Thursday 12 February 2015


The British Council’s Science Alive 2015 – ‘Chemistry - Why does it matter?’
Date: 7-20 March 2015  
Venue: Hong Kong Science Museum

2014 was the International Year of Crystallography, an interesting branch of chemistry. To celebrate a century of amazing chemistry-related discoveries, the British Council is organising the annual Science Alive programme under the theme ‘Chemistry - Why does it matter?’. This year, leading UK science academics and communicators are invited to educate the public in an easy way to understand how their lives are affected and can be improved by Chemistry.

Science Alive is jointly organised by the British Council, the Hong Kong Science Museum, the Education Bureau (EDB) and the Hong Kong Education City Limited, and sponsored by The Croucher Foundation, as one of the most significant activities in HK SciFest 2015. Chemistry, as the theme of Science Alive 2015, is the study of the basic characteristics of matter and the different ways in which they react or combine with other matter and energy. Through various activities, the public can discover that chemistry is all around and learn more about the molecular structures of things that can or cannot be seen. The programme includes a series of activities which allow participants to interact with UK science communicators. It is definitely an educational and fun event which should not be missed!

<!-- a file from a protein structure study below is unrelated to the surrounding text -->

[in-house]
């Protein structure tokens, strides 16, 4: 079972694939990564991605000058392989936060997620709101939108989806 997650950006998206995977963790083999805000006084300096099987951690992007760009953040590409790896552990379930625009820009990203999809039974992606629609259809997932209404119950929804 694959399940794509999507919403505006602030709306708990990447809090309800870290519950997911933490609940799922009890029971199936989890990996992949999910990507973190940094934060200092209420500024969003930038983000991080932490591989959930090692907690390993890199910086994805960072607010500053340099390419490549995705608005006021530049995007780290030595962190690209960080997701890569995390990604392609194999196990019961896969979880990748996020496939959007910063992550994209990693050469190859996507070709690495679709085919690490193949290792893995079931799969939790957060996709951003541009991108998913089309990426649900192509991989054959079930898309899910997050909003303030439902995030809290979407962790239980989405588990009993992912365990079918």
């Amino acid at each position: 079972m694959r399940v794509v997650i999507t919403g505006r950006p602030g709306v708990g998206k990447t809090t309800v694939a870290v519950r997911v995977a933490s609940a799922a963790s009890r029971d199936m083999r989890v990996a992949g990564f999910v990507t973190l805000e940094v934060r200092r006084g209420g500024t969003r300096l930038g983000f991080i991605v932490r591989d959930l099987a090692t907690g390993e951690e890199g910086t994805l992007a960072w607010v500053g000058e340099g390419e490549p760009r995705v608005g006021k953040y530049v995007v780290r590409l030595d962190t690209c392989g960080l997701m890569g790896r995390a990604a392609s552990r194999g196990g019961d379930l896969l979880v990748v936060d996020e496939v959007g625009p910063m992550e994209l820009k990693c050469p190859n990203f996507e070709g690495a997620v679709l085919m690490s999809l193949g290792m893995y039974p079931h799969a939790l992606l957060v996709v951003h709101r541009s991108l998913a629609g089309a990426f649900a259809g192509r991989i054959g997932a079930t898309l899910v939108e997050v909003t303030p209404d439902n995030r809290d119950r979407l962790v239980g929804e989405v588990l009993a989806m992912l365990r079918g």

Science Alive 2015 Events Highlight

  • Family days with drop-in activities: UK science communicators from the Bristol ChemLabS of School of Chemistry, University of Bristol, and Outreach team of Department of Chemistry, University of Bath, will conduct various drop-in activities for children to learn science through games.
  • Science Drama Shows: Outreach team of London Science Museum and UK Social Enterprise ‘Science Made Simple’ will encourage Hong Kong students to make science relevant to their lives through dramas ‘Material World’ and ‘It’s Only Water ……or is it?’.
  • Family Workshops: Paternity scientific workshops – ‘Make Your Own Fizzy Bath Bomb’ and ‘It’s Only Water……or is it?’ will explore science with the audiences in an interactive way.
  • FameLab Hong Kong Grand Final: The FameLab competition is being held for the sixth year, aiming at finding the most talented science communicators in Hong Kong. The winner will be representing Hong Kong to join the UK international final contest.
  • Science Interactive Lectures: (1) Limited elements, unlimited materials by Dr Samantha Tang from the University of Nottingham; (2) Click your fingers by Dr Annela Seddon from the University of Bristol; (3) Indestructible Energy by Jamie Gallagher from the University of Glasgow.
  • Student workshops: Students can study the school related science curriculum by using everyday materials through experiments in the workshops.
  • Teacher development workshops: How to arouse students’ curiosity? Specialists from UK London Science Museum will showcase the effective teaching tools with creative approaches to explore science.